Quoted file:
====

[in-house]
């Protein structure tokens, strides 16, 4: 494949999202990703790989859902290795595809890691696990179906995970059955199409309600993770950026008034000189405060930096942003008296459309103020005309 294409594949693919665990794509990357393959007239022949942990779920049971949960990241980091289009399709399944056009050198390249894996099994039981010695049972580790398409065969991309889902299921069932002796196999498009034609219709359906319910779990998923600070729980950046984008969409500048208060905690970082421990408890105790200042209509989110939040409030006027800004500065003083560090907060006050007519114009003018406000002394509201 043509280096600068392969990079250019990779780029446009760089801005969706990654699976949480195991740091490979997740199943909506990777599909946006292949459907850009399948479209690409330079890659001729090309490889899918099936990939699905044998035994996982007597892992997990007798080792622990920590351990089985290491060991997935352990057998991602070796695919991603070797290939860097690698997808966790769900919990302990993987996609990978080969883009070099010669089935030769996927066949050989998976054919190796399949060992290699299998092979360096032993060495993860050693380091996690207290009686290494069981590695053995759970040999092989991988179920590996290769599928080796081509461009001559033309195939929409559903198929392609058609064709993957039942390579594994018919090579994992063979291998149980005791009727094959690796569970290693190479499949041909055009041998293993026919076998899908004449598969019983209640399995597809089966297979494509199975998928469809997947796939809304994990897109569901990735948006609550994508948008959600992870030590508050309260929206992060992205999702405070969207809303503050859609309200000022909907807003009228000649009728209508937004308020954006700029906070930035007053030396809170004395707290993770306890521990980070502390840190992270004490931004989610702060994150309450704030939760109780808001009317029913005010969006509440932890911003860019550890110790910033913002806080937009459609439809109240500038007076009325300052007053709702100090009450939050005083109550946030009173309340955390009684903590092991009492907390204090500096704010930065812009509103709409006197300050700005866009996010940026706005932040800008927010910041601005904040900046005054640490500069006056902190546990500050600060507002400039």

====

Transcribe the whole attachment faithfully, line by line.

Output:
[in-house]
């Protein structure tokens, strides 16, 4: 494949999202990703790989859902290795595809890691696990179906995970059955199409309600993770950026008034000189405060930096942003008296459309103020005309 294409594949693919665990794509990357393959007239022949942990779920049971949960990241980091289009399709399944056009050198390249894996099994039981010695049972580790398409065969991309889902299921069932002796196999498009034609219709359906319910779990998923600070729980950046984008969409500048208060905690970082421990408890105790200042209509989110939040409030006027800004500065003083560090907060006050007519114009003018406000002394509201 043509280096600068392969990079250019990779780029446009760089801005969706990654699976949480195991740091490979997740199943909506990777599909946006292949459907850009399948479209690409330079890659001729090309490889899918099936990939699905044998035994996982007597892992997990007798080792622990920590351990089985290491060991997935352990057998991602070796695919991603070797290939860097690698997808966790769900919990302990993987996609990978080969883009070099010669089935030769996927066949050989998976054919190796399949060992290699299998092979360096032993060495993860050693380091996690207290009686290494069981590695053995759970040999092989991988179920590996290769599928080796081509461009001559033309195939929409559903198929392609058609064709993957039942390579594994018919090579994992063979291998149980005791009727094959690796569970290693190479499949041909055009041998293993026919076998899908004449598969019983209640399995597809089966297979494509199975998928469809997947796939809304994990897109569901990735948006609550994508948008959600992870030590508050309260929206992060992205999702405070969207809303503050859609309200000022909907807003009228000649009728209508937004308020954006700029906070930035007053030396809170004395707290993770306890521990980070502390840190992270004490931004989610702060994150309450704030939760109780808001009317029913005010969006509440932890911003860019550890110790910033913002806080937009459609439809109240500038007076009325300052007053709702100090009450939050005083109550946030009173309340955390009684903590092991009492907390204090500096704010930065812009509103709409006197300050700005866009996010940026706005932040800008927010910041601005904040900046005054640490500069006056902190546990500050600060507002400039």